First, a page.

WEEKLY: You've both been with Days so long. Do you still enjoy the job and these characters?

REEVES: Matt and I have an exceptional friendship. I didn't see him for years, then, when he came back to the show and we started working together, it was like [we'd never stopped]. That's rare. We have a great working relationship. I'm thankful to have that every day. We always end up laughing. It's like working with my brother, except I have to kiss him sometimes, which is really gross — although many women would disagree.

ASHFORD: After doing this, going away, trying other things and working on other shows, this character, and working within Days of Our Lives, has been one of the most enjoyable experiences in my career. It's a rare thing to find somebody you can work with, work off of, and have fun with. The fact that the writers and producers have give us the opportunity to mold these characters into something that is not everyday has been a pleasure. I talk to other actors who've watched us from other shows and they're like, "Wow! We want to do what you guys are doing."

WEEKLY: What would you say to your fans?

REEVES: That we appreciate their faithfulness to our characters and to keep watching to see what is around the corner.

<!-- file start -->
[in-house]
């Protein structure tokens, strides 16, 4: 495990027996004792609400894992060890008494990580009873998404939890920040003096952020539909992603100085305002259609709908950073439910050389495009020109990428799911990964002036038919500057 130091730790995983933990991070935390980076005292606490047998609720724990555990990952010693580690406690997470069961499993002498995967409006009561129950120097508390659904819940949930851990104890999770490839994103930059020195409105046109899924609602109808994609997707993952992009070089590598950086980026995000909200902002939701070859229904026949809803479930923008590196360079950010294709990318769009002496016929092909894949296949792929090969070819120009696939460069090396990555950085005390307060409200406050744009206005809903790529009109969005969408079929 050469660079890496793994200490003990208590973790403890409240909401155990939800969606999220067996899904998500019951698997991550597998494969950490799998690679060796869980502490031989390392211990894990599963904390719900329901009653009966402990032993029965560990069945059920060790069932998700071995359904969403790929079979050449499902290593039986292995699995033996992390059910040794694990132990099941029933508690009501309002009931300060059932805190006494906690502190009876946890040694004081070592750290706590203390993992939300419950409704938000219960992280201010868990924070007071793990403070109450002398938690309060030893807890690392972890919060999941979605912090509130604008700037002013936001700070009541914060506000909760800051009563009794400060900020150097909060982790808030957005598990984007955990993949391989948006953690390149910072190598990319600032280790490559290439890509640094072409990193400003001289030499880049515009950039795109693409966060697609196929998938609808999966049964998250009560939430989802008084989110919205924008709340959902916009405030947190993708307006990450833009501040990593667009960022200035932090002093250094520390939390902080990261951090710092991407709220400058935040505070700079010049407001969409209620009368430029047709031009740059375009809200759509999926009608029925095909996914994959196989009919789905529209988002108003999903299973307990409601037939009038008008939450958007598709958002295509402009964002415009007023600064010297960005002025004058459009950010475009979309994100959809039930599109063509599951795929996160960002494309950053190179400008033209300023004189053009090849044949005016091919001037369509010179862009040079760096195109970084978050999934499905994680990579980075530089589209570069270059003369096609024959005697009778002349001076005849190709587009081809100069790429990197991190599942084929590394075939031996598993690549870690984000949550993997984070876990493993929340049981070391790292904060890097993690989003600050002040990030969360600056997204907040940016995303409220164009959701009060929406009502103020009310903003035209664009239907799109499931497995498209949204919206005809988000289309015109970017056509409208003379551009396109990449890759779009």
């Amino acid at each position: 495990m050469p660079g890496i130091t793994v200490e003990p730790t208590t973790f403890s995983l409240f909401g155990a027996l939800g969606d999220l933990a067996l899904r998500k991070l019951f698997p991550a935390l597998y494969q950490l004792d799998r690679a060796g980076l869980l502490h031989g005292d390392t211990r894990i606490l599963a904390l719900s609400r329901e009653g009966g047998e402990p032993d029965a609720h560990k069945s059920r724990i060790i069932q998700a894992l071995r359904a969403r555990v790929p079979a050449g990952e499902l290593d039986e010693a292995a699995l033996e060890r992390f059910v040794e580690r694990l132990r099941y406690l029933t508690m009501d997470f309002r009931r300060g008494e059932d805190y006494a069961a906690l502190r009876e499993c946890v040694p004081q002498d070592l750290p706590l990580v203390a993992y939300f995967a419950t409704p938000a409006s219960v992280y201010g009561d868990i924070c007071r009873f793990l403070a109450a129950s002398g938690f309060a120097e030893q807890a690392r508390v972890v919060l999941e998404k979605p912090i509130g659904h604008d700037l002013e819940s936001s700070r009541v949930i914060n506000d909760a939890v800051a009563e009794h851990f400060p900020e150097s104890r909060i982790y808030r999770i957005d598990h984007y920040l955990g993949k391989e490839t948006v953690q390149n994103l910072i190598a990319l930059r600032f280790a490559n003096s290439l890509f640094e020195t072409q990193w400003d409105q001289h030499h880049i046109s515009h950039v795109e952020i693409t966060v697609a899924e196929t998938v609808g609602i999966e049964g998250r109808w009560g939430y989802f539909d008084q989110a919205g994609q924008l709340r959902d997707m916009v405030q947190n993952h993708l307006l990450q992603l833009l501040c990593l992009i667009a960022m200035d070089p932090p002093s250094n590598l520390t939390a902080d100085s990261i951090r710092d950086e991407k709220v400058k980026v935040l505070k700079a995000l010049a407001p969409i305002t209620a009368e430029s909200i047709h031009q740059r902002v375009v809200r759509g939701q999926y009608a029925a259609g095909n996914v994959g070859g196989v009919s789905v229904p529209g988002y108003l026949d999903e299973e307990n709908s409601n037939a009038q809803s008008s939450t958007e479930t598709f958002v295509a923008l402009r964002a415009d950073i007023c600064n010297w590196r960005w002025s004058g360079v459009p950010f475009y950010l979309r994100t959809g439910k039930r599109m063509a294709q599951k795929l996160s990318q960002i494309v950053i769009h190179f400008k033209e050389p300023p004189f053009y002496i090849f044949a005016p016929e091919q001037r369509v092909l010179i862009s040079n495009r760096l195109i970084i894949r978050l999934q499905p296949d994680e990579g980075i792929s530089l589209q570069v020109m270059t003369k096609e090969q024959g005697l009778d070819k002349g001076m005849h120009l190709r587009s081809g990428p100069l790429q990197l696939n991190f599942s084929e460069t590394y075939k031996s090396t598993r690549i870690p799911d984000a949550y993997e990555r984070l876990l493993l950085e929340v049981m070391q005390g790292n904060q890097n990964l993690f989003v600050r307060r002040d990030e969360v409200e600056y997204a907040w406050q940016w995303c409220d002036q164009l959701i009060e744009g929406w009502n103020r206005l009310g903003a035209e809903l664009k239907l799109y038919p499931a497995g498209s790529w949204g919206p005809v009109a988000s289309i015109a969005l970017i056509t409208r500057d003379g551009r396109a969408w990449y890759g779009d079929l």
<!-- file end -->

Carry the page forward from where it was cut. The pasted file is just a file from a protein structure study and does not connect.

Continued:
ASHFORD: The support goes both ways. I'm glad we've given them a lot of enjoyment, but they i turn give us enjoyment. They give us the energy to say, "Yeah, we can do this. We are capable. It really is funny," These fans have continued to have passionate energy for our characters, and for that we say, "Thank you and bless you." By Janet Di Lauro
Ashford Out

WHILE A SPOKESPERSON FOR DAYS OF OUR LIVES issues a firm "no comment," Matthew Ashford's age, Doug Warner, confirms that, as reported last week, his client has indeed been handed his walking papers, "We were notified by the production company of Days of Our Lives that after September Matt Ashford would no longer be portraying the role of Jack on the show," states Warner.

Ashford, who joined Days in 1987, was written off the show in 1993 by James E. Reilly, who recently returned to the soap. Ashford reprised the role of Jack in 2001 under then-writer/executive producer Tom Langan.

Although Ashford's contract was not set to expire until early 2004, he was informed on July that his option with the show would not be picked up.

News of Ashford's dismissal rocked cast members, who are still reeling from James Reynolds'
(Abe) firing last month. "Everyone is waling on eggshells. Morale is down," whispers one setsider, adding that "nobody feels safe."

"It's a very tense time around here," says an actress. "Nobody knows what is going on."

"There are a lot of changes happening on this show," adds another Days star. "You never know who is going to make it out alive!"

Ashford's camp, however, is optimistic about the future. "Matt has a lot of fans out there," assures Warner. "We're sure that the will find him on another show very soon.
photos photos photos photos photos photos

SOW Aug 03, Matt let go

Matt & Missy, J/J reunited Feb. 01